Masthead graphic based on a painting by Gudrun Thriemer.

Saturday, August 19, 2006

Dan Freeman-Maloy, "AIPAC North," ZNet, June 26, 2006.

"AIPAC North" about the dramatic restructuring of what Freeman-Maloy calls "Canada's new Israel advocacy apparatus." Part 1 starts with a brief history of Zionism and carries on to the development of the Canadian branch of the Israel lobby.

In the early 20th century,

"Many Canadian Jews rejected Zionism as unfeasible, in favor of class solidarity, or out of loyalty to a project of internationalist struggle for progressive social change. Sometimes, these currents ran directly against the Zionist leadership. In 1937 Montreal, for example, a mass meeting of Jewish leftists and trade unionists denounced the "chauvinist propaganda" generated around Palestine's anti-Zionist revolt of 1936-1939, and called for "solidarity of the Jewish and Arab toiling masses."[7] ...

"But class-based notions of solidarity between oppressed people remained weak on the question of indigenous struggle. Zionism, after all, reflected a broad European consensus regarding the moral soundness of colonizing inhabited territory. And in Canadian society, itself the product of just such a process, sustained resistance to this was rare. It became weaker still as the base of Canadian Jewish working class radicalism eroded."


The Nazi holocaust "annihilated the principal base for Jewish working class radicalism, and also the most relevant context for its largely progressive nationalist varieties. Jewish radicalism's East European centre of gravity was mostly obliterated.... Jewish immigration to Canada was prohibited during the time of the worst atrocities, and a 1946 Gallup poll put Jews second from the top of the list of immigrant ethnicities unwanted by the Canadian public (after Japanese)....By the late 1940s, Canadian Jewish identification with the Zionist project had become extremely widespread.[8]"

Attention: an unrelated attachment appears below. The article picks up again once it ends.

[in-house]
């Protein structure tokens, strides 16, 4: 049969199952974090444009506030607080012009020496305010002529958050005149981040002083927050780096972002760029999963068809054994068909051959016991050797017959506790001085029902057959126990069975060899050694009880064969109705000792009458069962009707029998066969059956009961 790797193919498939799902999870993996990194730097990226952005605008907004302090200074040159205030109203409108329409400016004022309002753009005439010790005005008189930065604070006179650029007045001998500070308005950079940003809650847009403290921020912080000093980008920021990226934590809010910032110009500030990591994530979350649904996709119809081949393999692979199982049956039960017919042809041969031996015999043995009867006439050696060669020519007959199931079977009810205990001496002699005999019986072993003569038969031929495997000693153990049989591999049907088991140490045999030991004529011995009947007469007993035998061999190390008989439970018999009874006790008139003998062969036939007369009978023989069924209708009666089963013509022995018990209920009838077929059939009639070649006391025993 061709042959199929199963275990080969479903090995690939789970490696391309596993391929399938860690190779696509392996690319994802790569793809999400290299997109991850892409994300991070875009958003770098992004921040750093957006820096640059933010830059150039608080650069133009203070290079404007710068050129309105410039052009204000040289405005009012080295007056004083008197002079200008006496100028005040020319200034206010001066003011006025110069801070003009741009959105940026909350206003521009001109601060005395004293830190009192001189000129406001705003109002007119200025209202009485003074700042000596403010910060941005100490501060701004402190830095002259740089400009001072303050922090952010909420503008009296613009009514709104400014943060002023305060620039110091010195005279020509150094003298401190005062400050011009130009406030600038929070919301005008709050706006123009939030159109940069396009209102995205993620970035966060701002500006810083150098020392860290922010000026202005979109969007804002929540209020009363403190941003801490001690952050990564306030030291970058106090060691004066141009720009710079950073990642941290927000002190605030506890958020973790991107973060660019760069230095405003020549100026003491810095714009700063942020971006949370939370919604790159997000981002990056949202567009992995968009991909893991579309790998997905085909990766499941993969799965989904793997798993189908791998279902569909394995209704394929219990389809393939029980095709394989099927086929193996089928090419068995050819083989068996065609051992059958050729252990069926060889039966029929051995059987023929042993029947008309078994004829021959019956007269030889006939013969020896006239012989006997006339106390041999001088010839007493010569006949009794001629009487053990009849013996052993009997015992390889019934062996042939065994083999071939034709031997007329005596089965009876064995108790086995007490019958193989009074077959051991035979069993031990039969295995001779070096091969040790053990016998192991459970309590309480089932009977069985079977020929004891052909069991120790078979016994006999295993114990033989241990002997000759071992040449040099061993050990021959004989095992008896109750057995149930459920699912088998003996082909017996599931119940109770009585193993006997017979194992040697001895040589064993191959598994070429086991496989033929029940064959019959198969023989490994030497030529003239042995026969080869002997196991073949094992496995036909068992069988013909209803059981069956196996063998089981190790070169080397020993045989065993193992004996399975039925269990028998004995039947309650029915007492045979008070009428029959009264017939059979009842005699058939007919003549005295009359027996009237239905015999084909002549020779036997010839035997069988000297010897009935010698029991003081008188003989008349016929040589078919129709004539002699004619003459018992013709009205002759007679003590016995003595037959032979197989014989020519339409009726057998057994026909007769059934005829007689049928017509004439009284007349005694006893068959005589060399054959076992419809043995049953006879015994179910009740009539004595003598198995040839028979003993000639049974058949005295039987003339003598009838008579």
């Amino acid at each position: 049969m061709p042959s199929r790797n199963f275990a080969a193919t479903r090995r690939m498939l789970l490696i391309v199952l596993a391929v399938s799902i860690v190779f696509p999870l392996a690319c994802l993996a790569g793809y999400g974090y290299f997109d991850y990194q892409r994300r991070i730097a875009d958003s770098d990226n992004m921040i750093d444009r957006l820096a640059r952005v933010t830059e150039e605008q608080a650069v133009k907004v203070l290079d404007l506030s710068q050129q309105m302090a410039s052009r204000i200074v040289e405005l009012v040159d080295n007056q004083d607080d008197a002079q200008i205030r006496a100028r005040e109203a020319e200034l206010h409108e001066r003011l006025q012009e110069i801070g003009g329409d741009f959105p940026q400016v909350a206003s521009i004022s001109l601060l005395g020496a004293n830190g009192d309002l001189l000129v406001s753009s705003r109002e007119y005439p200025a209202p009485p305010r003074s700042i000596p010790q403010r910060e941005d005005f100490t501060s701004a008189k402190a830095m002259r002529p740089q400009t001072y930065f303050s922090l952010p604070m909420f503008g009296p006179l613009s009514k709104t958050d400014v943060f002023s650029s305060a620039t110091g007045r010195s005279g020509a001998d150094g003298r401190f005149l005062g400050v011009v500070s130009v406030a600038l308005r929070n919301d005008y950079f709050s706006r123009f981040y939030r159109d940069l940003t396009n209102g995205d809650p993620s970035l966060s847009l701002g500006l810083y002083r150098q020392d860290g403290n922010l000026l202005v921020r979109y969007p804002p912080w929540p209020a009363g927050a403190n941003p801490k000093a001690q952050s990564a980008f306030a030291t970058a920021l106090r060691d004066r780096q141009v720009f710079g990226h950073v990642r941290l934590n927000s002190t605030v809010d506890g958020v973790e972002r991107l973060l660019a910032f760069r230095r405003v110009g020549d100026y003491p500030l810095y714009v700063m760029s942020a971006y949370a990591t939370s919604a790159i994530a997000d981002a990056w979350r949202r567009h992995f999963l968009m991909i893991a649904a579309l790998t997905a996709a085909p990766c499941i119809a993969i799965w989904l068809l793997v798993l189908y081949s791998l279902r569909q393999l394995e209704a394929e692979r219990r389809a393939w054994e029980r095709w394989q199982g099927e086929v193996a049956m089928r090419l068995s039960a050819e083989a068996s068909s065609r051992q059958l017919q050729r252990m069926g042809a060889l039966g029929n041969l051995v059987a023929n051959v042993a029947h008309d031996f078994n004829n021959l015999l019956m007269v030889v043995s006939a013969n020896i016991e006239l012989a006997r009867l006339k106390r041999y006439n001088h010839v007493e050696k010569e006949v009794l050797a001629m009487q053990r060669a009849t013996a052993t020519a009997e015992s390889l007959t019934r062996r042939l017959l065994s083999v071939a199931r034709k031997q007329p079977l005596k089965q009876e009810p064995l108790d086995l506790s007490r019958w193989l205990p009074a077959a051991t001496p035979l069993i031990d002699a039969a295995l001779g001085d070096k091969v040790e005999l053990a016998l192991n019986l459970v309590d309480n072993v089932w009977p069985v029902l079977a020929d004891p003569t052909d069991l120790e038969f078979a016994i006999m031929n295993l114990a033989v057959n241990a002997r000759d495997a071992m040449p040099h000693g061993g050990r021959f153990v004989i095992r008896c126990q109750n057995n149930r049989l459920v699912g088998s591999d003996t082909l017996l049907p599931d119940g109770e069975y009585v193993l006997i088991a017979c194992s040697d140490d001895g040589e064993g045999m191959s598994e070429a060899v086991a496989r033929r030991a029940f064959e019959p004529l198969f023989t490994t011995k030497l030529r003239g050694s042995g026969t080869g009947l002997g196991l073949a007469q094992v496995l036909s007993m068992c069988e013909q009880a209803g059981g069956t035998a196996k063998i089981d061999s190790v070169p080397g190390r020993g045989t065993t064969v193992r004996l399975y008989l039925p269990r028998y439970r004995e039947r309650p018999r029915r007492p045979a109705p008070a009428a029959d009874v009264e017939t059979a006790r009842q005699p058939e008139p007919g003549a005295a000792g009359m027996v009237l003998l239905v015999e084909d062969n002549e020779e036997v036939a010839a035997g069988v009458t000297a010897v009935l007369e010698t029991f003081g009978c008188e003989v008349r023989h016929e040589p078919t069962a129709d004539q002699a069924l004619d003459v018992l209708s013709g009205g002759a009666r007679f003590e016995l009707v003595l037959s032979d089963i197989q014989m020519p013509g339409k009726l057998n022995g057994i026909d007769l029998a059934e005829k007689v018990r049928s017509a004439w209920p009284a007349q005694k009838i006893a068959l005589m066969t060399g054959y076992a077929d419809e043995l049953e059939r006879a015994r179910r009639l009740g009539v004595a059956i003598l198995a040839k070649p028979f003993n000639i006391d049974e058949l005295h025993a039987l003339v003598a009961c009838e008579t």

"Every year from 1976 on, Israel was the lead recipient of U.S. foreign aid.[13] The U.S. supported Israel as it maintained its artificial Jewish demographic majority, attacked the refugee-led Palestinian resistance, and expanded settlements further into occupied territory. Israel continued the tradition of Zionist collaboration, joining the U.S. in supporting the contra war against Sandinista Nicaragua, the South African Apartheid regime, and brutal dictatorships from Zaire (Congo) to El Salvador.[14] Through the Jerusalem-based parent organization of Canada's United Israel Appeal, and through membership of the fundraising federations which directed it in the U.S. Council of Jewish Federations, the Canadian Jewish establishment was tied to both sides of this alliance. And as the century wound down, mainstream Canadian Jewish organization was pulled into increasing alignment with it."
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